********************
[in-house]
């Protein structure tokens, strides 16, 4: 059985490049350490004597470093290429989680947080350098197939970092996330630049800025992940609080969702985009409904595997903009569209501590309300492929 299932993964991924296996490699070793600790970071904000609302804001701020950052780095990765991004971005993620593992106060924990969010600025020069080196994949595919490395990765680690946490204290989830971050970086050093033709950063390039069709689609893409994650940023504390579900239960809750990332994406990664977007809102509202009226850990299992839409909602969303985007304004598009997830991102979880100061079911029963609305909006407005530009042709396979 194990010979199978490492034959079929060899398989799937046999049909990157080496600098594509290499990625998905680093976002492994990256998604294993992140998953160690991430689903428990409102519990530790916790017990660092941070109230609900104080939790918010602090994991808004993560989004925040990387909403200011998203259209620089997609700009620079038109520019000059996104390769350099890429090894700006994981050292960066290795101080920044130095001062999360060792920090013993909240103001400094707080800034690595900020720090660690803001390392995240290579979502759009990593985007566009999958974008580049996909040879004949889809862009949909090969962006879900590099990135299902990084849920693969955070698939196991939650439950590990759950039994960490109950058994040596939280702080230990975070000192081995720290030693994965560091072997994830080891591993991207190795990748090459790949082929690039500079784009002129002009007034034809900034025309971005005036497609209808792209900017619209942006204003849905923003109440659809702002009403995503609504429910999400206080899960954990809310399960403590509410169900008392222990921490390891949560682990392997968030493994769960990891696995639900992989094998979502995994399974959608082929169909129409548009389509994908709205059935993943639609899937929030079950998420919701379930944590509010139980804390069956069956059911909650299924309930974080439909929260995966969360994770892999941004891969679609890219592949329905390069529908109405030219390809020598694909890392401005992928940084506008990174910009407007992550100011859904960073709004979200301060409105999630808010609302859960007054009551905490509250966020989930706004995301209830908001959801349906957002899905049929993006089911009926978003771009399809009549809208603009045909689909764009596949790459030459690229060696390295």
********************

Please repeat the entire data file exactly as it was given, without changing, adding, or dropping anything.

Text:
[in-house]
């Protein structure tokens, strides 16, 4: 059985490049350490004597470093290429989680947080350098197939970092996330630049800025992940609080969702985009409904595997903009569209501590309300492929 299932993964991924296996490699070793600790970071904000609302804001701020950052780095990765991004971005993620593992106060924990969010600025020069080196994949595919490395990765680690946490204290989830971050970086050093033709950063390039069709689609893409994650940023504390579900239960809750990332994406990664977007809102509202009226850990299992839409909602969303985007304004598009997830991102979880100061079911029963609305909006407005530009042709396979 194990010979199978490492034959079929060899398989799937046999049909990157080496600098594509290499990625998905680093976002492994990256998604294993992140998953160690991430689903428990409102519990530790916790017990660092941070109230609900104080939790918010602090994991808004993560989004925040990387909403200011998203259209620089997609700009620079038109520019000059996104390769350099890429090894700006994981050292960066290795101080920044130095001062999360060792920090013993909240103001400094707080800034690595900020720090660690803001390392995240290579979502759009990593985007566009999958974008580049996909040879004949889809862009949909090969962006879900590099990135299902990084849920693969955070698939196991939650439950590990759950039994960490109950058994040596939280702080230990975070000192081995720290030693994965560091072997994830080891591993991207190795990748090459790949082929690039500079784009002129002009007034034809900034025309971005005036497609209808792209900017619209942006204003849905923003109440659809702002009403995503609504429910999400206080899960954990809310399960403590509410169900008392222990921490390891949560682990392997968030493994769960990891696995639900992989094998979502995994399974959608082929169909129409548009389509994908709205059935993943639609899937929030079950998420919701379930944590509010139980804390069956069956059911909650299924309930974080439909929260995966969360994770892999941004891969679609890219592949329905390069529908109405030219390809020598694909890392401005992928940084506008990174910009407007992550100011859904960073709004979200301060409105999630808010609302859960007054009551905490509250966020989930706004995301209830908001959801349906957002899905049929993006089911009926978003771009399809009549809208603009045909689909764009596949790459030459690229060696390295």